• Don’t ask me to put them in contact with you, not going to happen

Both of these individuals read my blog and I will send them the link to this article. If you have any questions for them or me, leave a comment and if they are allowed to, they will respond to the comments.

I only edited their responses to correct typos, line formatting and wrapping in their responses and had them correct a couple of sentences that were not clear to me.

The questions I asked them to respond to: “Why did you select HP Moonshot over traditional VDI?  Because doesn’t Moonshot cost way more per user than traditional VDI?”

Medical Related Field

Note: This customer will deliver around 2,000 desktops with Moonshot.

Costs comparison: Moonshot HDI vs VDI

My friend Carl ask me last week: “Why did you select HP Moonshot over traditional VDI?  Because doesn’t Moonshot cost way more per user than traditional VDI?”

During my lifetime of layovers in the world’s most “cozy” terminal (much love EWR), I teetered away from basically disagreeing with the question, but I’m feeling more accommodating since then. Comparing the two methods is a tough one.

On one hand we have user dedicated PCs, and on the other we have a populated blade chassis, shared via your virtualization of choice. Totally an apples and oranges situation. So the difference maybe be jarring, in that the Moonshot m700 carts do not require any hypervisor. Every m700 cart has 4 self-contained systems and supports booting directly from Citrix PVS 7.1.

For those that have done HDI on the past with other solutions, this one is much smaller, at around 5u’s….get ready for this, 180 PCs in 5u’s. Maybe I’m easy to impress, but that is kind of amazing. 180 PCs with a fully dedicated 8gb, four core APU, and onboard SSD. If this PC was sitting on your desktop all by its lonesome, that would be a pretty great business-class system.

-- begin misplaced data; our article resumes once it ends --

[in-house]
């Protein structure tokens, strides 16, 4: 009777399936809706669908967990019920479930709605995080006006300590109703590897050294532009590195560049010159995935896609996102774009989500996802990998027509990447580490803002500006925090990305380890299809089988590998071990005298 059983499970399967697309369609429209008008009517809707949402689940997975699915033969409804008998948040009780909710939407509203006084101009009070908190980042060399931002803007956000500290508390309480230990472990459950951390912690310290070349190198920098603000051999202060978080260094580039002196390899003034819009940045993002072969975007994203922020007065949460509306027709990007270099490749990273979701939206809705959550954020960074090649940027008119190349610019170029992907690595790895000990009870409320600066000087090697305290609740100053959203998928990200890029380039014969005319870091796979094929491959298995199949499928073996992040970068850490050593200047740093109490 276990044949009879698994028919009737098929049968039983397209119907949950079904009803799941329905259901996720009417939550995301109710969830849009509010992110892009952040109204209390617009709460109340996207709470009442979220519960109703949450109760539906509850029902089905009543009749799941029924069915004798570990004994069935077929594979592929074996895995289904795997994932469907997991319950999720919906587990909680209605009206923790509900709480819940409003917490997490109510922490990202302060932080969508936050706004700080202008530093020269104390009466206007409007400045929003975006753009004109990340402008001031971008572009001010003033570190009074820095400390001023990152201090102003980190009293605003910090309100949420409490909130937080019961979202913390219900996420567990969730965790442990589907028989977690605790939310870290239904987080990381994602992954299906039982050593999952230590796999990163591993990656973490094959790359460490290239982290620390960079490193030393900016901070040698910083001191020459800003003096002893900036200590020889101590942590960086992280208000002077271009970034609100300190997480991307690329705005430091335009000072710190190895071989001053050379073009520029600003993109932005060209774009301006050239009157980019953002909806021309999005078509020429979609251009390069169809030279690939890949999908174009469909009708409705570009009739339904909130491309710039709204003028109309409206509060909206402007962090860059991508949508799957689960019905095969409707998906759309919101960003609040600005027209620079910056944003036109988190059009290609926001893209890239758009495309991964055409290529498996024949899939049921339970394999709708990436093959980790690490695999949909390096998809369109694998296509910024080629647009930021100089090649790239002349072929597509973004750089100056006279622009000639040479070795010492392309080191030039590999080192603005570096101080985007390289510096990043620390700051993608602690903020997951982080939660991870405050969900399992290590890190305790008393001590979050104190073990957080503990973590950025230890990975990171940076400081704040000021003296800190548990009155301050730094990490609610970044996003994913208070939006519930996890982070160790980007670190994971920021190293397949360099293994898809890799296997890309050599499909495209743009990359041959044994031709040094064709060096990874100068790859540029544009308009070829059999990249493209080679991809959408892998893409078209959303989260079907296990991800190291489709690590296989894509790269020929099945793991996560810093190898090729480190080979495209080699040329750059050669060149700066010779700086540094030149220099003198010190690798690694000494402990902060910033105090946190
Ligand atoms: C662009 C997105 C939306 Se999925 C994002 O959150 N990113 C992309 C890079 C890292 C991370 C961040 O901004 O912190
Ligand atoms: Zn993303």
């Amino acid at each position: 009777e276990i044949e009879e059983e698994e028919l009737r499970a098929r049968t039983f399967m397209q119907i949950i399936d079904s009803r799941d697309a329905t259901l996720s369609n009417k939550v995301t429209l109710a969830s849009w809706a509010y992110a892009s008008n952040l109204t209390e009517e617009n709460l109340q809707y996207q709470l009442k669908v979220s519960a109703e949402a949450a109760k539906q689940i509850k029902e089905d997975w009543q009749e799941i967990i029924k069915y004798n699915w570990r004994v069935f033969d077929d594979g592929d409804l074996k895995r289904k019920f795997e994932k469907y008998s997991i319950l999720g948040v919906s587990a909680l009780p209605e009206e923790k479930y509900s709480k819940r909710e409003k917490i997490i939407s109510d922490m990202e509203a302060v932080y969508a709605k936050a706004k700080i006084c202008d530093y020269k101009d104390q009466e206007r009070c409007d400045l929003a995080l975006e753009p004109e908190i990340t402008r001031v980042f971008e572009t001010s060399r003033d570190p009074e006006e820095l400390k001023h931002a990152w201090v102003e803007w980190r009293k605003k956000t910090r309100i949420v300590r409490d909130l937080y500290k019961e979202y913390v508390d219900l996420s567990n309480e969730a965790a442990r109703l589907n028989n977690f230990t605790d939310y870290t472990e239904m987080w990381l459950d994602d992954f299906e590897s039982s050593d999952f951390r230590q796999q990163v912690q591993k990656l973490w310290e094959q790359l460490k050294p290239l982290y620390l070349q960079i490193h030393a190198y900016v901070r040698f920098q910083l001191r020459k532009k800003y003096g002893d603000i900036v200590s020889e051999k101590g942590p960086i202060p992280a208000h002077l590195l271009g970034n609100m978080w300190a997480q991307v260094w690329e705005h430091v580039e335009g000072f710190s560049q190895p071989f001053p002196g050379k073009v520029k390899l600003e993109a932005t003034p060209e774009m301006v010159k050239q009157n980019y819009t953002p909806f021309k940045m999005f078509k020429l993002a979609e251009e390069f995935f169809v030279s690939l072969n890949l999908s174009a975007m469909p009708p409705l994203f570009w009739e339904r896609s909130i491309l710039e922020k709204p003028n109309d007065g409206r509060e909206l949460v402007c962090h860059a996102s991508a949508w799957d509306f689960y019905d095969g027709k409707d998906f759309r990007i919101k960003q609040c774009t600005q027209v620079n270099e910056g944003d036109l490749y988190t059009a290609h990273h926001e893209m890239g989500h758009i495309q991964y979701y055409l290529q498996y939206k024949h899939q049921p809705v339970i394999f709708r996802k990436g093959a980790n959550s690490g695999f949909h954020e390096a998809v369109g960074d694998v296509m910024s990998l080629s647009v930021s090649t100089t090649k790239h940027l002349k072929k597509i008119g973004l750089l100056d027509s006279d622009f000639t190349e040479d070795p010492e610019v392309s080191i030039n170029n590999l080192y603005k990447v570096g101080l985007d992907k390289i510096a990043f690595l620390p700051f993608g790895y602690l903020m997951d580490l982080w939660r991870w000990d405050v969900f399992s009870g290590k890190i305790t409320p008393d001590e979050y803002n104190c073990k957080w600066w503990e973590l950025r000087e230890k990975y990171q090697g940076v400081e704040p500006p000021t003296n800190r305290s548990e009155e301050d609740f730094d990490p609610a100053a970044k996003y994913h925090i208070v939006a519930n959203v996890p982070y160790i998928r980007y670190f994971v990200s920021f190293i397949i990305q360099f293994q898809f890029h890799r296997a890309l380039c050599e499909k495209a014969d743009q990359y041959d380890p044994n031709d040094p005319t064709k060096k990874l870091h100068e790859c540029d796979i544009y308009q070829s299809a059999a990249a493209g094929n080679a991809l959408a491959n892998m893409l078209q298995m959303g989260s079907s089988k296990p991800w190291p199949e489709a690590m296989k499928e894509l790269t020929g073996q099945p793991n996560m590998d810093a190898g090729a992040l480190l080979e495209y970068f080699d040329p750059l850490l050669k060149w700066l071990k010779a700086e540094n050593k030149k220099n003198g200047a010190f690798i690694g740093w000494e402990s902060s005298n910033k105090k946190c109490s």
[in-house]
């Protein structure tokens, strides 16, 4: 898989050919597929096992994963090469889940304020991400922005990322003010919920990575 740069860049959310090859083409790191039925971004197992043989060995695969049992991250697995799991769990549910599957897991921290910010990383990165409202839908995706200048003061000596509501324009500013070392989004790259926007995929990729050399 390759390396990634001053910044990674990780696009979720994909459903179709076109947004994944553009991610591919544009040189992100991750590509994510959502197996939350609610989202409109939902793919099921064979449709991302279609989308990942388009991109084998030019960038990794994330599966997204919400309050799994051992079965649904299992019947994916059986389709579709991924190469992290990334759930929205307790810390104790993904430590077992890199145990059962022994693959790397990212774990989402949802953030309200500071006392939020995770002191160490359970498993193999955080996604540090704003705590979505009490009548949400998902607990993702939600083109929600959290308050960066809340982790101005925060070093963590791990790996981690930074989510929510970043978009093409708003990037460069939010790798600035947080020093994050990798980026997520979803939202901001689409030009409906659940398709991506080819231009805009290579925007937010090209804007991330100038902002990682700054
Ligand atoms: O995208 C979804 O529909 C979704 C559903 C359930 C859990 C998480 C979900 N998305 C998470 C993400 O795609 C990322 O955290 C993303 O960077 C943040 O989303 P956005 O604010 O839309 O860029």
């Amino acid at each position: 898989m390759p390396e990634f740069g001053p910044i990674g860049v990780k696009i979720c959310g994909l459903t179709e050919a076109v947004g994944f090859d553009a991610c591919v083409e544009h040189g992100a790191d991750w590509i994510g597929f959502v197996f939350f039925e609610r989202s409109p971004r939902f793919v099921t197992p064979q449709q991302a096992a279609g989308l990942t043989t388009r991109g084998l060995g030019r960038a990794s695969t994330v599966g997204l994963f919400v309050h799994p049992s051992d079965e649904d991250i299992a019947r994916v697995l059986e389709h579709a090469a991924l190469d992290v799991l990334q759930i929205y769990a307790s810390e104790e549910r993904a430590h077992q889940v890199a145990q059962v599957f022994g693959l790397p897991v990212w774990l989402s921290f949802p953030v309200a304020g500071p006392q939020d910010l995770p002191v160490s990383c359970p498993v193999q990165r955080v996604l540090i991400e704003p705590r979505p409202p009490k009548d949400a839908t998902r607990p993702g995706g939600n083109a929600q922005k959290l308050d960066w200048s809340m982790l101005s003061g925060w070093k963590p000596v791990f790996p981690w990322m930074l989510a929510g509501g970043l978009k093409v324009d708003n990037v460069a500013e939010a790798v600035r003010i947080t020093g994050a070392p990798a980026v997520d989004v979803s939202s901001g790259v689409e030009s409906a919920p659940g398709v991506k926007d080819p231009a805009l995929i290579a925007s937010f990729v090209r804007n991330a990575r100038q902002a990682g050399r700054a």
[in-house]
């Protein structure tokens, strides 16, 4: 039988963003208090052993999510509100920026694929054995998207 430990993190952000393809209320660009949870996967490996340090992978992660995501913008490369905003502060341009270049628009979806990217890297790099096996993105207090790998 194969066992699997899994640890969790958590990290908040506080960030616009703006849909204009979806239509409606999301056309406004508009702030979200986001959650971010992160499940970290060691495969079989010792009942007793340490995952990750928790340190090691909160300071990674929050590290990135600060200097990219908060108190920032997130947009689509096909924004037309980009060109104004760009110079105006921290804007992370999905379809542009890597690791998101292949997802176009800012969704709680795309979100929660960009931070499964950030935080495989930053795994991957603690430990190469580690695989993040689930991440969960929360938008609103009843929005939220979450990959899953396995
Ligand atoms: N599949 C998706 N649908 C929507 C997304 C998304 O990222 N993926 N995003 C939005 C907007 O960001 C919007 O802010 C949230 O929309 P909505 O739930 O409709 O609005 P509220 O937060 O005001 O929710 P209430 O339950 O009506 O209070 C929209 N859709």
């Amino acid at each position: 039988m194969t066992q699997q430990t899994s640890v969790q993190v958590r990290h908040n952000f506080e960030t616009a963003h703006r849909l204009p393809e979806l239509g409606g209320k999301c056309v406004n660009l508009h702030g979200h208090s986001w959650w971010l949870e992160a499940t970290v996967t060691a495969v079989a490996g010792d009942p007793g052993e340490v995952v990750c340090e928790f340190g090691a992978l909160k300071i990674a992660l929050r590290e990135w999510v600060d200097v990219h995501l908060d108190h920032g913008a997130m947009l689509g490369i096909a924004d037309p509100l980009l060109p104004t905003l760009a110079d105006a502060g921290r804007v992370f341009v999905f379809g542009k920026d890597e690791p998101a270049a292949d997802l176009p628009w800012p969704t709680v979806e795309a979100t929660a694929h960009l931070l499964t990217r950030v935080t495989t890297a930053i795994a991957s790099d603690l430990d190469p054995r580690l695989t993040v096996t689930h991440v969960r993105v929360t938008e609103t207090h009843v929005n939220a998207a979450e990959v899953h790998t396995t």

You could get the same specs from traditional VDI, but you would need a system that supported almost 1.5tb of memory and 720 cores, and then would require a virtualization layer to share it all out.

What end users want is an experience like they are using a dedicated computer, and what a better solution than one which is exactly that?! So this is why I almost disagree with the question. The cost difference as little as it may be is now negligible because the experience is head and shoulders above any traditional VDI experience I have encountered.

It is all about experience and alignment, the end-user knows what they want from their experience. It is up to us “techies” to get them to a solution that is in alignment with the business case.

Retail Related Field

Note: This customer will deliver around 750 desktops with Moonshot.

My answer would be:

As a long time Citrix admin, I knew the advantages of centralized compute environments. For many years I was at a community bank and we used terminals connecting to Citrix published desktops on MetaFrame XP.  This in essence was the first type of VDI.  We were able to support nearly 400 users with an IT staff of 4 full time employees. There was only a user side Linux device, and all user compute was load balanced across the farm.  Roaming profiles and redirected folders stayed on shares in the data center.  This gave a measure of security for PII data, knowing it was not on remote hard drives that could be lost or stolen.  Also there is an economic benefit to this model as terminals usually cost less than PCs and have a far longer useful life than PCs.  Using terminals also gives a centralized management framework that allows for minimal daily maintenance for the user end points.